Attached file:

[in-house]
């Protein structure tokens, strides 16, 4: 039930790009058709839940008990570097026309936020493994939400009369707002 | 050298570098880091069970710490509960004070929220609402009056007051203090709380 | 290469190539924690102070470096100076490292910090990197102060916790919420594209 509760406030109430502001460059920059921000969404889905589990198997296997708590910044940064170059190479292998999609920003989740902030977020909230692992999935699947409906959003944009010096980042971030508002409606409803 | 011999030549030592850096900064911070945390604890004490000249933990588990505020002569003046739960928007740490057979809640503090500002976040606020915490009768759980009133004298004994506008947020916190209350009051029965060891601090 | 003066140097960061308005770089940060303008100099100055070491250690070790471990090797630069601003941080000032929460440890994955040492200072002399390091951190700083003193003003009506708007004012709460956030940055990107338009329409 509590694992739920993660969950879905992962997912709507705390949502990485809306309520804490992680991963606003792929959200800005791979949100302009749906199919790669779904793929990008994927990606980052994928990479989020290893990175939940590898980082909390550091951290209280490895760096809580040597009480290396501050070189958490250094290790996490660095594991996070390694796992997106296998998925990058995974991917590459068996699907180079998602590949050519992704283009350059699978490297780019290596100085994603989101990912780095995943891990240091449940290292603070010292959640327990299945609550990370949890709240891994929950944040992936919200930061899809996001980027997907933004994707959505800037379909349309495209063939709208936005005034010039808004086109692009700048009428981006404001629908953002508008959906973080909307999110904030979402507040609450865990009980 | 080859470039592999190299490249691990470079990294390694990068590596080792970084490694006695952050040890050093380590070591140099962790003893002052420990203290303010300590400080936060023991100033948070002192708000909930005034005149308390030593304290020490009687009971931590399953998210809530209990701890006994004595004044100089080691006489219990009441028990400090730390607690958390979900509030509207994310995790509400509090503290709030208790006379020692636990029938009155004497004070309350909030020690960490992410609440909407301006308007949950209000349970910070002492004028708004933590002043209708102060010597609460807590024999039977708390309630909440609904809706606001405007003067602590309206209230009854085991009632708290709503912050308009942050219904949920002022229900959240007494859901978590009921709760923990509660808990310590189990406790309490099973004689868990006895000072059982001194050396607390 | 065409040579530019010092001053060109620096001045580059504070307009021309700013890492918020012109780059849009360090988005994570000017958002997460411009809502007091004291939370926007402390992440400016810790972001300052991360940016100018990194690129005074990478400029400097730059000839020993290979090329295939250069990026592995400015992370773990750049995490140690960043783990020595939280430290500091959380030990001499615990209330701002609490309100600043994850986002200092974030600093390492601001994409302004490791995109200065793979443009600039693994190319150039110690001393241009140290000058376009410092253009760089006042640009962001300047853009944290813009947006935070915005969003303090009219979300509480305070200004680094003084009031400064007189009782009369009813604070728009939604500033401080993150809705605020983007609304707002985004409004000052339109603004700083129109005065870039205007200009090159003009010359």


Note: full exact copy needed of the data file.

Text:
[in-house]
């Protein structure tokens, strides 16, 4: 039930790009058709839940008990570097026309936020493994939400009369707002 | 050298570098880091069970710490509960004070929220609402009056007051203090709380 | 290469190539924690102070470096100076490292910090990197102060916790919420594209 509760406030109430502001460059920059921000969404889905589990198997296997708590910044940064170059190479292998999609920003989740902030977020909230692992999935699947409906959003944009010096980042971030508002409606409803 | 011999030549030592850096900064911070945390604890004490000249933990588990505020002569003046739960928007740490057979809640503090500002976040606020915490009768759980009133004298004994506008947020916190209350009051029965060891601090 | 003066140097960061308005770089940060303008100099100055070491250690070790471990090797630069601003941080000032929460440890994955040492200072002399390091951190700083003193003003009506708007004012709460956030940055990107338009329409 509590694992739920993660969950879905992962997912709507705390949502990485809306309520804490992680991963606003792929959200800005791979949100302009749906199919790669779904793929990008994927990606980052994928990479989020290893990175939940590898980082909390550091951290209280490895760096809580040597009480290396501050070189958490250094290790996490660095594991996070390694796992997106296998998925990058995974991917590459068996699907180079998602590949050519992704283009350059699978490297780019290596100085994603989101990912780095995943891990240091449940290292603070010292959640327990299945609550990370949890709240891994929950944040992936919200930061899809996001980027997907933004994707959505800037379909349309495209063939709208936005005034010039808004086109692009700048009428981006404001629908953002508008959906973080909307999110904030979402507040609450865990009980 | 080859470039592999190299490249691990470079990294390694990068590596080792970084490694006695952050040890050093380590070591140099962790003893002052420990203290303010300590400080936060023991100033948070002192708000909930005034005149308390030593304290020490009687009971931590399953998210809530209990701890006994004595004044100089080691006489219990009441028990400090730390607690958390979900509030509207994310995790509400509090503290709030208790006379020692636990029938009155004497004070309350909030020690960490992410609440909407301006308007949950209000349970910070002492004028708004933590002043209708102060010597609460807590024999039977708390309630909440609904809706606001405007003067602590309206209230009854085991009632708290709503912050308009942050219904949920002022229900959240007494859901978590009921709760923990509660808990310590189990406790309490099973004689868990006895000072059982001194050396607390 | 065409040579530019010092001053060109620096001045580059504070307009021309700013890492918020012109780059849009360090988005994570000017958002997460411009809502007091004291939370926007402390992440400016810790972001300052991360940016100018990194690129005074990478400029400097730059000839020993290979090329295939250069990026592995400015992370773990750049995490140690960043783990020595939280430290500091959380030990001499615990209330701002609490309100600043994850986002200092974030600093390492601001994409302004490791995109200065793979443009600039693994190319150039110690001393241009140290000058376009410092253009760089006042640009962001300047853009944290813009947006935070915005969003303090009219979300509480305070200004680094003084009031400064007189009782009369009813604070728009939604500033401080993150809705605020983007609304707002985004409004000052339109603004700083129109005065870039205007200009090159003009010359």